Three Ways of Looking at a Tree
by Jos Smith
We were looking for your best side,
a single photograph that captured HAWTHORN
an image that said CLIFFTOP ENDURANCE
or showed on a calm blue day
the loose direction of a decade’s wind.
What we found were these berries
the colour of dried blood
– here take them, have them, they are yours, anyone’s –
while the spirit of the tree passed out below,
sifting back down through the earth.
Whose black skeleton is this left here then?
Whose troubled silhouette,
home from home for Sweeney working his claws?
Who will remember these blackening berries
as the blind Atlantic wind swallows them whole?
by Jeremy Over
It seems to hang lifelessly now in midsummer leaf
but here comes the wind moving through the fields of barley
like a pack of hounds on the trail of a day
when the same tree was loud
with an anxiety of winter thrushes
which, as I approached, made it breathe in
and then just let go, giving everything up:
the full deck of cards spread out, hand over hand.
THE GREEN MAN
by Ben Smith
Now I appear in beams,
now in door-frames, the edges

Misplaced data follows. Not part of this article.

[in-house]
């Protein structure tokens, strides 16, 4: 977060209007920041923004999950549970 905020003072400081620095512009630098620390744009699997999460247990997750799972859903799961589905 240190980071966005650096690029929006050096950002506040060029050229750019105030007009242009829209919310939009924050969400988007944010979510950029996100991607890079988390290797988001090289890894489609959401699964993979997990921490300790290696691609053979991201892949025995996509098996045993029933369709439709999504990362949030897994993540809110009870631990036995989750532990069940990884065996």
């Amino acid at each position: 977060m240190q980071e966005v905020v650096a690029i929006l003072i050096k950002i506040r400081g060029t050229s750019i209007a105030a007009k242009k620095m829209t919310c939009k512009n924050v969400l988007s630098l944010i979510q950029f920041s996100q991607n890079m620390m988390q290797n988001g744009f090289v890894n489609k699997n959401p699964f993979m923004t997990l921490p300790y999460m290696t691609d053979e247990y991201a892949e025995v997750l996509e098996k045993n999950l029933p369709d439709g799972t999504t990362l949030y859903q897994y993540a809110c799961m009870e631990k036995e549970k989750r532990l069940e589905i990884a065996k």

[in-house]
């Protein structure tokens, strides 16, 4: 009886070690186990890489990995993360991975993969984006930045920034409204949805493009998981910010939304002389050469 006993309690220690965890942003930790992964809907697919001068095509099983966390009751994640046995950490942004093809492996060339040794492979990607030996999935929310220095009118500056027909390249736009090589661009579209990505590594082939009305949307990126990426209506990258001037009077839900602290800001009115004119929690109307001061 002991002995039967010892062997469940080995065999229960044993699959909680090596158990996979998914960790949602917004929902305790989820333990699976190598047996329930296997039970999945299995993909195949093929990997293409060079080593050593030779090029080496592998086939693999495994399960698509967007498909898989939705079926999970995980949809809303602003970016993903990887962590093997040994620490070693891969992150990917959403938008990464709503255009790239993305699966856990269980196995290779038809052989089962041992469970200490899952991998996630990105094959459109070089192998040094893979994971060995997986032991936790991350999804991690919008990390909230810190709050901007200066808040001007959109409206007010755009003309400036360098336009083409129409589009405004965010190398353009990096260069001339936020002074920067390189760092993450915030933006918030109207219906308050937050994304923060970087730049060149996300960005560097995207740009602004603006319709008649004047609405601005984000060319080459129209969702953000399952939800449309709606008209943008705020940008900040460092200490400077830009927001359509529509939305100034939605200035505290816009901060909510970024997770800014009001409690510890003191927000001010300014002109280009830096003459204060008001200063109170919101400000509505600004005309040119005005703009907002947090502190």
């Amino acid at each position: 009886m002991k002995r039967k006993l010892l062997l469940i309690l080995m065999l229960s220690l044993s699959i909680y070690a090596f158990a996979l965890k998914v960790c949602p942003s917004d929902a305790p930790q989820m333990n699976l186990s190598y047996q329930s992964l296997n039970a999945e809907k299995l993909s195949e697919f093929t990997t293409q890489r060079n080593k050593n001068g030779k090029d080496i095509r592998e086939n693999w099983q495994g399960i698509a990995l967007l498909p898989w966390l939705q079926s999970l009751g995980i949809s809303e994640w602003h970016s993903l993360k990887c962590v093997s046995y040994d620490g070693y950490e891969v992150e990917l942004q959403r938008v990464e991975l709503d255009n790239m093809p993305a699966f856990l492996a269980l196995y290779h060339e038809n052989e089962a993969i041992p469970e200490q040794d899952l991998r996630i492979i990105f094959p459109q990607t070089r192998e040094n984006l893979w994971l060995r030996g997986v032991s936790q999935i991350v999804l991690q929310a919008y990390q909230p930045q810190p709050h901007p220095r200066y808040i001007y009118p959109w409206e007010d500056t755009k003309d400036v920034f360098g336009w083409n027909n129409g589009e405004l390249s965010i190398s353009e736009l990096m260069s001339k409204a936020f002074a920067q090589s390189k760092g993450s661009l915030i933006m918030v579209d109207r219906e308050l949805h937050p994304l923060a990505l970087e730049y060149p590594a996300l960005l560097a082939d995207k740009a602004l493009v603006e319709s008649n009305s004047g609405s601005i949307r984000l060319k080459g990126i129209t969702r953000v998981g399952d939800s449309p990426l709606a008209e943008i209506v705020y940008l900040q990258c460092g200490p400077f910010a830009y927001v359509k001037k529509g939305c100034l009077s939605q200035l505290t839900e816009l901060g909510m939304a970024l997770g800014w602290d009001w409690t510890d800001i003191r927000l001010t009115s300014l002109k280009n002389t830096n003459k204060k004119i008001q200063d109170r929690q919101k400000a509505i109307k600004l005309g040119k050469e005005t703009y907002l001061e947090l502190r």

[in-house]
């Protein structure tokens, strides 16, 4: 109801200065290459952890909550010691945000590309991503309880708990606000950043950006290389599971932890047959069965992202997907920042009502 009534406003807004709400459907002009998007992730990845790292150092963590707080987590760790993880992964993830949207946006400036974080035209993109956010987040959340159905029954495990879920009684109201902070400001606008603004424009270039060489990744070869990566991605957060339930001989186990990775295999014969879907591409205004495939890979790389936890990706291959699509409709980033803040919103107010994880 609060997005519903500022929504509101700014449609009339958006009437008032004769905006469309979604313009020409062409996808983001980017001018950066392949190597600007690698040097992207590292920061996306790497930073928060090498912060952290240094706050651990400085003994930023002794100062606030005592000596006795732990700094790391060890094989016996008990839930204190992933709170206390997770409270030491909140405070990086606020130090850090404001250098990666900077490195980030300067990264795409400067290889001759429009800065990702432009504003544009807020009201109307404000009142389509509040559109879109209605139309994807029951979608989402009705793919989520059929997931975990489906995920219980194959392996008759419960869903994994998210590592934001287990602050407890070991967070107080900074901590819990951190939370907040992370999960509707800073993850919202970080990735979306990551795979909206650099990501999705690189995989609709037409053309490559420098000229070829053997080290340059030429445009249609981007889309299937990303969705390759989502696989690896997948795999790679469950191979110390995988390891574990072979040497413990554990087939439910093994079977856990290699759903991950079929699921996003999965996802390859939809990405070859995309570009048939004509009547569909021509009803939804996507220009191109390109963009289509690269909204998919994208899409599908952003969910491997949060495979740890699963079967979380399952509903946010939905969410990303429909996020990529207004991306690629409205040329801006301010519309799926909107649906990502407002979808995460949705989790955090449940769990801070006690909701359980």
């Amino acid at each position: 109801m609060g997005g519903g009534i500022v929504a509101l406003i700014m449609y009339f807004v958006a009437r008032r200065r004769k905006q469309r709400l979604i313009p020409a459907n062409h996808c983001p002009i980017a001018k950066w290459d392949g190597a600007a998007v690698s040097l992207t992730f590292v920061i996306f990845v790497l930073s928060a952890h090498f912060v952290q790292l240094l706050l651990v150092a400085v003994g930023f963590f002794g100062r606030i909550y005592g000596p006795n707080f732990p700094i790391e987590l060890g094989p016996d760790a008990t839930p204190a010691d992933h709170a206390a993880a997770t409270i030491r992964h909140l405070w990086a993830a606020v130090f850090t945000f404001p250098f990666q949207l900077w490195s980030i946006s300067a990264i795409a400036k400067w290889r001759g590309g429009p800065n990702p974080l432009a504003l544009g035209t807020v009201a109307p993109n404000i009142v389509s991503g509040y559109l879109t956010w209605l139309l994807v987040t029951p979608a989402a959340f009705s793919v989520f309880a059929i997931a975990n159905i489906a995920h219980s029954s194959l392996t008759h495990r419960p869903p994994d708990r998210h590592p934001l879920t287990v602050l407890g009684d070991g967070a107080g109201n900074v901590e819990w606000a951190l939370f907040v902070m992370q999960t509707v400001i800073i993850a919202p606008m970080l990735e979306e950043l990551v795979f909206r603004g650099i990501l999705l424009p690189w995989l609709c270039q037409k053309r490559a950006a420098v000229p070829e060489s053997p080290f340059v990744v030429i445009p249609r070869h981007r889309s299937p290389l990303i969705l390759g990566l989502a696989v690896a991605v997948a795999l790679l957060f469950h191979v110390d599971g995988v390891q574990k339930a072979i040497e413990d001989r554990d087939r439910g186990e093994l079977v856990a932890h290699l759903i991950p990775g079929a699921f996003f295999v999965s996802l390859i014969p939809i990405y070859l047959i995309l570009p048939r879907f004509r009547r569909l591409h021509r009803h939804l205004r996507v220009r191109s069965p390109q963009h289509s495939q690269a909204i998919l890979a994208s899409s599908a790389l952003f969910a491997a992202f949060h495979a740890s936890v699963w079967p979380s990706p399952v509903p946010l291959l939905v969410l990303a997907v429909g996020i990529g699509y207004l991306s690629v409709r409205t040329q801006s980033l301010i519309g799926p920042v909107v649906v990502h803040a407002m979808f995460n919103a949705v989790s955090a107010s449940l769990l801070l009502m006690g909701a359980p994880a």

of bookcases and chairs.
I don’t know why I am inside,
in drawers, in wardrobes,
in floorboards’ warped whorls.
Nothing but flat surfaces,
no boles or branches.
And varnish, Christ! My face
eyes sealed open and nothing to do
but stare at ceilings,
willing the wood to grow.
Nothing to look forward to but the sun
drying my mouth into a crooked grin.
Time is sanded down, one day
into another. I split
through paint on window sills;
splinters bloom, while outside
the first leaves unfurl.
Somewhere, the first leaves unfurl.
Jeremy Over lives and works in Cockermouth, Cumbria. He has had poems published in various magazines and anthologies and in 2002 won the BBC wildlife poetry competition. His two collections are ‘A Little Bit of Bread and No Cheese’ (Carcanet 2001) and ‘Deceiving Wild Creatures’ (Carcanet 2009).
Jos Smith is a freelance researcher, writer and poet currently working on a history of the arts and environmental charity Common Ground (funded by the British Academy). He lives in north Dorset.
Ben Smith has recently completed a PhD in Environmental Poetics at Exeter University. He now works as a freelance editor and occasional lecturer. His poetry, criticism and short fiction have appeared in various journals, magazines and anthologies. His first pamphlet of poetry will be published by Worple Press in 2014. He is currently working on a poetry collection about wolves. He blogs at wolves-etc.blogspot.co.uk.